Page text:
Funny how it seems too easy to use song lyrics to summarize events, but sometimes it just works…
The initial reason I went to Los Angeles for a week was to attend her wedding at the end of March.
Often parents sit horrified as they watch their child go through a ceremony that will officially begin a relationship with someone they view as the worst possible choice in a partner.
No one was worried that the girl would make a bad choice. She had very high standards. In fact, when my mother was alive, she worried the girl would not be able to find the right man to be her husband, but my mother was wrong. She has found a wonderful man.
Her mother and father are delighted.
It was an evening wedding, and they had a simple dessert reception rather than a meal. It was quite fun…
...especially a few minutes after 9 p.m., when an earthquake hit on a fault not that far from the venue. It was one of those rolling type of quakes that seemed to last for quite a while, and almost immediately people were heard singing the opening lyrics to the Carole King song. The earth did indeed move under our feet.
The only noticeable change at my Dad’s house was that the quake had stopped the pendulum in the grandfather clock in the living room, so we knew exactly when the quake occurred.
And then unplanned, but coinciding providentially with my trip, the ophthalmologist who takes care of my father decided that the cataract in the eye in which he still has some vision (he is blind in one eye) would be removed a few days after the wedding. The eye drops (two different kinds, four times a day) needed to be started 3 days before the operation, so I was there to supervise that and to help take care of him after the operation, when he then had to put in three different eye drops four times a day.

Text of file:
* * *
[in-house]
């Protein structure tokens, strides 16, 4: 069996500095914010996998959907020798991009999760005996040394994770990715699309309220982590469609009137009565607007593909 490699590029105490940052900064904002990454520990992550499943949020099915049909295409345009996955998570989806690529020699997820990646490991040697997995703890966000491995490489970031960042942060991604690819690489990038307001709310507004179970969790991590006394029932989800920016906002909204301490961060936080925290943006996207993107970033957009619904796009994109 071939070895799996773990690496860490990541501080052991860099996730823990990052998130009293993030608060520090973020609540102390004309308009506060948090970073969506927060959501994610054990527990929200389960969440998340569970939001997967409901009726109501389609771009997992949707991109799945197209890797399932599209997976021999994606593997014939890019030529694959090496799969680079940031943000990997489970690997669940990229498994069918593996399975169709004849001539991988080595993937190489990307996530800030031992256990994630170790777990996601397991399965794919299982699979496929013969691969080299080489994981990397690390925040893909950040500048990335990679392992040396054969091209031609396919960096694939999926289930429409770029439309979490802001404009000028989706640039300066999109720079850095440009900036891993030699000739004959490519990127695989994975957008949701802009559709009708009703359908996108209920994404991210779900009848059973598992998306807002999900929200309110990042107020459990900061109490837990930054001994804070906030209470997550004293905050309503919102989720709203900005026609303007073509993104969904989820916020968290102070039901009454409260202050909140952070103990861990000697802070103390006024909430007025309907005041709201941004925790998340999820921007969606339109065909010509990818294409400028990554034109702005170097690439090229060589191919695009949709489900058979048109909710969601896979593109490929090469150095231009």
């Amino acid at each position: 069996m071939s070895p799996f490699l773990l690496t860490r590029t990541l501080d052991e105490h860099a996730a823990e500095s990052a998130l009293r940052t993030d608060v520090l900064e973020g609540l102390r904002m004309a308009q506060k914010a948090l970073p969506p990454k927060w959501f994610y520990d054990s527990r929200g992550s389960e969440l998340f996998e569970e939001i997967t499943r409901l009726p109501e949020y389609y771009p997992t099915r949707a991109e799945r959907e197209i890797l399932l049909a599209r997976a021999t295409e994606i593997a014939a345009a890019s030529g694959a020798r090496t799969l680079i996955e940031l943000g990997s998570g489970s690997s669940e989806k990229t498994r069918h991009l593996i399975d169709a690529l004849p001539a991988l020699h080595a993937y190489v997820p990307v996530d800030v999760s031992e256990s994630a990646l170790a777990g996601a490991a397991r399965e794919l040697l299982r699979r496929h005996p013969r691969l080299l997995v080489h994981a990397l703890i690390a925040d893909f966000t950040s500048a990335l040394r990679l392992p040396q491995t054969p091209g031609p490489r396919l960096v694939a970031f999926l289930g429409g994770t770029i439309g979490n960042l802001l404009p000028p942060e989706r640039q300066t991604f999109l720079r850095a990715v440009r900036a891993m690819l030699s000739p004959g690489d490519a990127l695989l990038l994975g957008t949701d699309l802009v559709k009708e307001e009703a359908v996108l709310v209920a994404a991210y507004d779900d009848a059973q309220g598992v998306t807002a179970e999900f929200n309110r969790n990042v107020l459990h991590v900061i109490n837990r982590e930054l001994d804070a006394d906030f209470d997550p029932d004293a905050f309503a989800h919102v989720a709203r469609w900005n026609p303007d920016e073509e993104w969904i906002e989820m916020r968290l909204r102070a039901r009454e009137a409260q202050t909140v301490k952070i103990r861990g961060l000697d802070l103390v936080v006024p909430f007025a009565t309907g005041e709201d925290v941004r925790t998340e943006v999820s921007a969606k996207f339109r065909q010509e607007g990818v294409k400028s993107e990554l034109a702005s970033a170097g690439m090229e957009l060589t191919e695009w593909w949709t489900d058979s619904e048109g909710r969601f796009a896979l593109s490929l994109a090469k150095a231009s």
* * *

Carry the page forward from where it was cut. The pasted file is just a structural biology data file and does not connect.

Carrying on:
My younger brother drove us to the hospital, and when we saw the other patients who were having cataracts removed that day (the doctor schedules all of these operations on the same day) coming out of the surgery with gauze pads over their eye, we were a bit concerned. It would not do at all for our father to have his good eye covered, which would basically leave him blind. But we needn’t have worried. The doctor put a clear cup over the eye.
That evening my sister and my other brother, the father of the bride (who brought his dog Rosie), came to see how Dad was doing, and we hung out in the den watching Jeopardy and Wheel of Fortune. We always guess what color dress will Vanna White will be wearing. We all guessed wrong.
My sister worked on my Dad’s toenails, which were in dire need of being trimmed (I didn’t realize how hard it is for elderly folk to trim their toenails), and he got to love-on Rosie a little bit.
The next morning when my dad got up and sat down to watch the morning news, the first words out of his mouth were “Wow, this is great. It is really clear!”
I started to get a little angry. Why did they wait until the man was 89 years old to do this? Why didn’t they do this much earlier, before the cataract got so big? Well, no point in getting worked up about it. The fact that he can see clearly now after who knows how many years in the fog is indeed a blessing.